Chicken coops were originally barrel-shaped wicker baskets to transport chickens to market - hence the 'cupa' root.
    https://www.etymonline.com/word/coop

    You're right, without knowing the different pronunciations you can't tell except by context
    Reminds me of scratching my head wondering who the heck Peter Gore was and what he had to do with Kids homework - French pronunciation of Pythagoras!

  6. #26
    Quote Originally Posted by JayS View Post

    You're right, without knowing the different pronunciations you can't tell except by context
    Reminds me of scratching my head wondering who the heck Peter Gore was and what he had to do with Kids homework - French pronunciation of Pythagoras!
    Yes, with names things can get very funny, not only with pronunciation, but also, when they‘re accustomed to the local language. I once lived in Riga for three months and went to the theatre, a drama by Iudzins Onils ... it took me quite a while to decipher that as Eugene O‘Neill

    And when I was in fifth grade (we just started learning english), we sent goods to Poland, where they had martial law at that time. We had a kind a canned meat, which was called „lunch meat“. Our teacher was dictating and a friend of mine wrote „Landschmied“ (country smith) ...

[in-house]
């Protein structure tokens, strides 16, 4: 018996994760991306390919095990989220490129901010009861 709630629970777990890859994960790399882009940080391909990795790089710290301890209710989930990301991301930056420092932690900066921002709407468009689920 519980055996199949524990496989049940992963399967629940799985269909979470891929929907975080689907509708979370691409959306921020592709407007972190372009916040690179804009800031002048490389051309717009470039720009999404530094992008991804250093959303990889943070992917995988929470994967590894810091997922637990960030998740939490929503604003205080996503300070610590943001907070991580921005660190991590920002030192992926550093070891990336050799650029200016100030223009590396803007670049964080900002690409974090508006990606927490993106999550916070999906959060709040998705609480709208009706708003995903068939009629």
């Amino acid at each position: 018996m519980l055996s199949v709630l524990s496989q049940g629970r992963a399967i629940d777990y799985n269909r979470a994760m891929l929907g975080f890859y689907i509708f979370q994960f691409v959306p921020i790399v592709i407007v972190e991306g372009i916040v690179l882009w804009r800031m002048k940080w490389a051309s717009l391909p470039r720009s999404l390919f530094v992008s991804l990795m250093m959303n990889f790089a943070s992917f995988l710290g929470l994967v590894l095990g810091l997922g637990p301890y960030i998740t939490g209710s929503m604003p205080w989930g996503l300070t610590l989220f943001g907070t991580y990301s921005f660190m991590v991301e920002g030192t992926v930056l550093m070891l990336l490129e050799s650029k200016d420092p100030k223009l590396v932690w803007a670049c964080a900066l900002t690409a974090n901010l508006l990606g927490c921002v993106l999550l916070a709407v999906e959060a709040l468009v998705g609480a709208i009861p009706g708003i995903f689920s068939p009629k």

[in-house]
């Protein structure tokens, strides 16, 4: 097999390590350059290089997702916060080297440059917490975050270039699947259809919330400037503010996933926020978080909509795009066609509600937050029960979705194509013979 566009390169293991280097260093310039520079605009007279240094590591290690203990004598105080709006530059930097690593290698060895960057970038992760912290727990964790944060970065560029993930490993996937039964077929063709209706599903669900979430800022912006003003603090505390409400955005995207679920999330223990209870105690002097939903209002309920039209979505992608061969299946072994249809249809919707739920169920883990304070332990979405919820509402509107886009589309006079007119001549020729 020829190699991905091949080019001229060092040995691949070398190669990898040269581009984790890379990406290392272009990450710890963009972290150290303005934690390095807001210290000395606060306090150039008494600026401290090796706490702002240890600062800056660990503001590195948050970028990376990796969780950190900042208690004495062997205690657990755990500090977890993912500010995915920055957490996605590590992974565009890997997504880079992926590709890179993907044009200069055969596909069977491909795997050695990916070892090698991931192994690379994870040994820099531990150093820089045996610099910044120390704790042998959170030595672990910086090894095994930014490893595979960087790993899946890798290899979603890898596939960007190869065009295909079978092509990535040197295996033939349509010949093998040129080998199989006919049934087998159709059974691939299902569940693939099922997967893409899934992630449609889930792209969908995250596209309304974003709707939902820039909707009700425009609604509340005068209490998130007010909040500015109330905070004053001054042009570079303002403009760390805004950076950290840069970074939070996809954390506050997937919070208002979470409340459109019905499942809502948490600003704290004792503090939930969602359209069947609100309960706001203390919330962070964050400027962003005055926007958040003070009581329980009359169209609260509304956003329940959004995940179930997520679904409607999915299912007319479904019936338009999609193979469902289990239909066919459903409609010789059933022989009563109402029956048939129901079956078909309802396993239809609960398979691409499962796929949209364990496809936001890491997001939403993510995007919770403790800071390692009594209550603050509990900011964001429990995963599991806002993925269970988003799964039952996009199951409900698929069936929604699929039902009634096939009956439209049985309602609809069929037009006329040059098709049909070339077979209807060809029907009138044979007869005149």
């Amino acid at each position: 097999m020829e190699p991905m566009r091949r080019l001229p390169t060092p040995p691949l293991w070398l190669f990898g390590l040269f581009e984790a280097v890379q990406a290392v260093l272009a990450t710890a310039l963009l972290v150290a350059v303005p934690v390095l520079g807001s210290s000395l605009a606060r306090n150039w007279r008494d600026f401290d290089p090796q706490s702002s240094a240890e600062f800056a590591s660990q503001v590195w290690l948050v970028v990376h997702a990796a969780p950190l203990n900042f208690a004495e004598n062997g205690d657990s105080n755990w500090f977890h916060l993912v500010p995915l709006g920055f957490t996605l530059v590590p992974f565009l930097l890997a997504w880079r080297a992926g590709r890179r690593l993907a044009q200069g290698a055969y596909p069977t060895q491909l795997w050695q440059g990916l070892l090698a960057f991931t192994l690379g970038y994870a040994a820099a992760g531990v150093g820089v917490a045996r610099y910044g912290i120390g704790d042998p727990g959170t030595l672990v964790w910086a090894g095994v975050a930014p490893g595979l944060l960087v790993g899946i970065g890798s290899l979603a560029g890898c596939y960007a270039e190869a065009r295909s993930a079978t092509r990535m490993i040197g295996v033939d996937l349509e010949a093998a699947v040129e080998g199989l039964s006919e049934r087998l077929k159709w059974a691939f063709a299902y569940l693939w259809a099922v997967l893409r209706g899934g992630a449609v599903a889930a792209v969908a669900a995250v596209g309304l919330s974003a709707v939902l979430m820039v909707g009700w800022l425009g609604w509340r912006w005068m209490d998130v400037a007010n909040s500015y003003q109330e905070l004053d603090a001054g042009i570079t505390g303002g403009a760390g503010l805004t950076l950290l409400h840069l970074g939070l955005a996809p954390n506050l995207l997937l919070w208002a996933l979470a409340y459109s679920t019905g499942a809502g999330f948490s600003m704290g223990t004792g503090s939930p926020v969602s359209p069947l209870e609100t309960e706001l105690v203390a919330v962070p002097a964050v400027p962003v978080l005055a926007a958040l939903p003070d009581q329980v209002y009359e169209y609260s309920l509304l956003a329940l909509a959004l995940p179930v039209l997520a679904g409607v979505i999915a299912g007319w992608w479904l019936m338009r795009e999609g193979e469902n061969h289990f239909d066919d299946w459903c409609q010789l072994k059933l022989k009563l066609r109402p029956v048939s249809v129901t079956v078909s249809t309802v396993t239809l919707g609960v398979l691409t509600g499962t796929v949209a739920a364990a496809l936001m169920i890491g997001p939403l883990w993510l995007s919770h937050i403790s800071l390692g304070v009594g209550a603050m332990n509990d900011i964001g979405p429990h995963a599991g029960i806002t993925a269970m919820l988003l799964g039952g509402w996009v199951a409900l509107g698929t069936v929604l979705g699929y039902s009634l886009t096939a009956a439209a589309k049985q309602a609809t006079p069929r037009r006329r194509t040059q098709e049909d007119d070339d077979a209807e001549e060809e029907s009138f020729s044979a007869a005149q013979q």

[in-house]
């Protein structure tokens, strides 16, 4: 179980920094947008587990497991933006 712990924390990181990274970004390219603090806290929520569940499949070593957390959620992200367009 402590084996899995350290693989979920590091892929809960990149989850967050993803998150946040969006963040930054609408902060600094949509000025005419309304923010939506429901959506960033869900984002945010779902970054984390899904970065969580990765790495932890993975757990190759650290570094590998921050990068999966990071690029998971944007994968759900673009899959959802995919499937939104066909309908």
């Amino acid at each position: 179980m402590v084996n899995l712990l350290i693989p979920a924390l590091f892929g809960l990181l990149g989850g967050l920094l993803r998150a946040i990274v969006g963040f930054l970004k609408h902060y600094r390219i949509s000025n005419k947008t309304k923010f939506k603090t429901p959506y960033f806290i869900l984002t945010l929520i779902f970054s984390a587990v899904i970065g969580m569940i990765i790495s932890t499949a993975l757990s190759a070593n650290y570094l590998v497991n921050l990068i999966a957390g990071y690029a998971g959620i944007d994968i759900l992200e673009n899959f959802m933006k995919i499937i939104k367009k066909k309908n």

7. #27
    Quote Originally Posted by JayS View Post
    Just done a bit of digging
    Chicken coops were originally barrel-shaped wicker baskets to transport chickens to market - hence the 'cupa' root.
    oh, that sounds quite convincing for THIS way, too! and thx for the link! will have to "read" through the other words mentioned on the page as well

    You're right, without knowing the different pronunciations you can't tell except by context
    Reminds me of scratching my head wondering who the heck Peter Gore was and what he had to do with Kids homework - French pronunciation of Pythagoras!

  8. #28
    Quote Originally Posted by Zimbelstern View Post
    ...a drama by Iudzins Onils .....Eugene O‘Neill

    ...was called „lunch meat“. ... wrote „Landschmied“ (country smith) ...
    Mega-LOL! love such examples!

  9. #29
    Quote Originally Posted by Zimbelstern View Post
    Yes, with names things can get very funny, not only with pronunciation, but also, when they‘re accustomed to the local language. I once lived in Riga for three months and went to the theatre, a drama by Iudzins Onils ... it took me quite a while to decipher that as Eugene O‘Neill

    And when I was in fifth grade (we just started learning english), we sent goods to Poland, where they had martial law at that time. We had a kind a canned meat, which was called „lunch meat“. Our teacher was dictating and a friend of mine wrote „Landschmied“ (country smith) ...
    Lolol.
    You've started a meme with that one-have a vision of a bad-tempered lonely Landschmied posting spam everywhere : D

  10. #30
    Quote Originally Posted by JayS View Post
    Lolol.
    You've started a meme with that one-have a vision of a bad-tempered lonely Landschmied posting spam everywhere : D
    Grins ... the only one bad tempered was the teacher, who thought my friend had been doing it on purpose